What Role should Property Law play in the revival of a Law of the Commons?

David Bollier:

"What role should property law play in all of this? If the commons is a richly generative system for meeting people’s needs, then surely property law ought to take account of this fact. Unfortunately, as I mentioned earlier, traditional property law simply does not recognize the actual value of commons.

I am happy to report, however, that there is a massive amount of legal innovation already underway to protect the commons, using property rights and other forms of law. Our ambitious challenge, I would argue, is to invent a new amalgamated field of inquiry that I call the Law of the Commons.

This is a complicated challenge, mostly because the modern liberal polity and conventional law are philosophically hostile to the commons. A system of law focused on individual rights, private property and economic growth, is not especially receptive to the paradigm of the commons. Most commons-based legal innovations that I’ve encountered amount to hacks – i.e., they are ingenious subterfuges and creative workarounds to the standard forms of state law.

This is exactly what Richard Stallman and the free software movement did in inventing the General Public License, of GPL, which provided a critical legal foundation for the evolution of free and open source software. It’s what Larry Lessig and his colleagues did in inventing the Creative Commons licenses, another copyright-based license that turns copyright law inside out to make creative works automatically shareable rather than automatically private property.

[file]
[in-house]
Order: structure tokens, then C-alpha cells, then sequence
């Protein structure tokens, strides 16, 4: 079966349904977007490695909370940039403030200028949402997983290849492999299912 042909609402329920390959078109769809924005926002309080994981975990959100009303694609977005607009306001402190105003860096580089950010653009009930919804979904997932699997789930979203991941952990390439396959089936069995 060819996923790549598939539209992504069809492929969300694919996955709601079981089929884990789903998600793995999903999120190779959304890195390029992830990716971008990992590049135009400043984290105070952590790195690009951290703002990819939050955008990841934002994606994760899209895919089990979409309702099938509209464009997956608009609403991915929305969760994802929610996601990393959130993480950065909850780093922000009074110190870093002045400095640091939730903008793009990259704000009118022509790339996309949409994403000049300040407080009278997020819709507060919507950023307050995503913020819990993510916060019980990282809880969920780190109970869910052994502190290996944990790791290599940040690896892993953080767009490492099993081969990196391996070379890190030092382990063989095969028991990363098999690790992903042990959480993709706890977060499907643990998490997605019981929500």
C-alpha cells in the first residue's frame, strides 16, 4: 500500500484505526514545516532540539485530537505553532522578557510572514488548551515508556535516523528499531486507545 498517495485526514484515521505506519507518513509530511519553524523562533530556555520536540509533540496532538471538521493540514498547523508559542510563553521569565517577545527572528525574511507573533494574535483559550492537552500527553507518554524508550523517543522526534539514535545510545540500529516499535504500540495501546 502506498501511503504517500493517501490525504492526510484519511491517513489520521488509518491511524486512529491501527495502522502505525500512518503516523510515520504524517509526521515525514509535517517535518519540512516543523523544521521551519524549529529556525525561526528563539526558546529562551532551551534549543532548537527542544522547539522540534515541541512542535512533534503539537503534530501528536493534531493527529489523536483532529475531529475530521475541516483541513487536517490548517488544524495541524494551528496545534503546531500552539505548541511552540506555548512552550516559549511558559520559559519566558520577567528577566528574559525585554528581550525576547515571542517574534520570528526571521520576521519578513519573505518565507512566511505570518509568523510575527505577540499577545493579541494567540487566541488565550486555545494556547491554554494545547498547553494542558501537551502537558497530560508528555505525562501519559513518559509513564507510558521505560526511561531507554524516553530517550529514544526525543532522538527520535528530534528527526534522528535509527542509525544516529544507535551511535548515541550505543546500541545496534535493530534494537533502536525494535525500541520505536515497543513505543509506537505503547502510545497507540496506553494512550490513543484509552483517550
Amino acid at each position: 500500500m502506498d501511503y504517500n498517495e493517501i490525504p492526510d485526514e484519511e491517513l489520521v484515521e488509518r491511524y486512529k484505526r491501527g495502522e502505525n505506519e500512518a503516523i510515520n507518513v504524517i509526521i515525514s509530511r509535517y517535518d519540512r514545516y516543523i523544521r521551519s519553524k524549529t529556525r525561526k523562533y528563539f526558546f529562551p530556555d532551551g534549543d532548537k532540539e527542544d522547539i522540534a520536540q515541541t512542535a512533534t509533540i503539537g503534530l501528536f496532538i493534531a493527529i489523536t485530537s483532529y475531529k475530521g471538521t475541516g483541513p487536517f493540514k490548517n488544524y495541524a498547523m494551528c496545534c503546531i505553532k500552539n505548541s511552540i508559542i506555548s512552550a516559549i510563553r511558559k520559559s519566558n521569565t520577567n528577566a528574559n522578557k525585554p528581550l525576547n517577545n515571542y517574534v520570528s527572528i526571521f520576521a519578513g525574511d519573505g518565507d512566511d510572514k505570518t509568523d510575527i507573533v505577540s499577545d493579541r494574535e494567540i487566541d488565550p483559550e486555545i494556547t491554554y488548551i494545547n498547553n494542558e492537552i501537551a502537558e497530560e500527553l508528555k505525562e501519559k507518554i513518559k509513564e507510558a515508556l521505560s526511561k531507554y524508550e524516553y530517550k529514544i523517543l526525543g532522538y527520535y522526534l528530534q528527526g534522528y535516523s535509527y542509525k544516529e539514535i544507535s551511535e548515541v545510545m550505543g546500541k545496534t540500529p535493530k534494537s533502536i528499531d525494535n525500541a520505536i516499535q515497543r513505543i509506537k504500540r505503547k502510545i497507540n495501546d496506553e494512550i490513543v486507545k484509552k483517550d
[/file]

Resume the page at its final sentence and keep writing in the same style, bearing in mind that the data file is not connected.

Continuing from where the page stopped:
Let me quickly review some of the more significant forms of commons-based law that commoners are putting forward these days.

In the global South, in order to subsistence commons, some indigenous peoples have been rallying around a legal instrument known as “biocultural protocols,” which the South African group Natural Justice developed. The protocols are seen as a way to protect indigenous peoples from the market enclosures that would otherwise be sanctioned by international trade treaties, by declaring agro-ecological and cultural practices off-limits to markets and trade.

In India, ever since its Supreme Court formally recognized commons in a landmark 2012 ruling, Indians have been attempting to work out the legal and political implications of managing all sorts of commons such as forests, farmland and water. There are also fascinating legal innovations such as the Potato Park in Peru, which gives indigenous peoples near Cusco the right to manage their “agroecological heritage landscape.”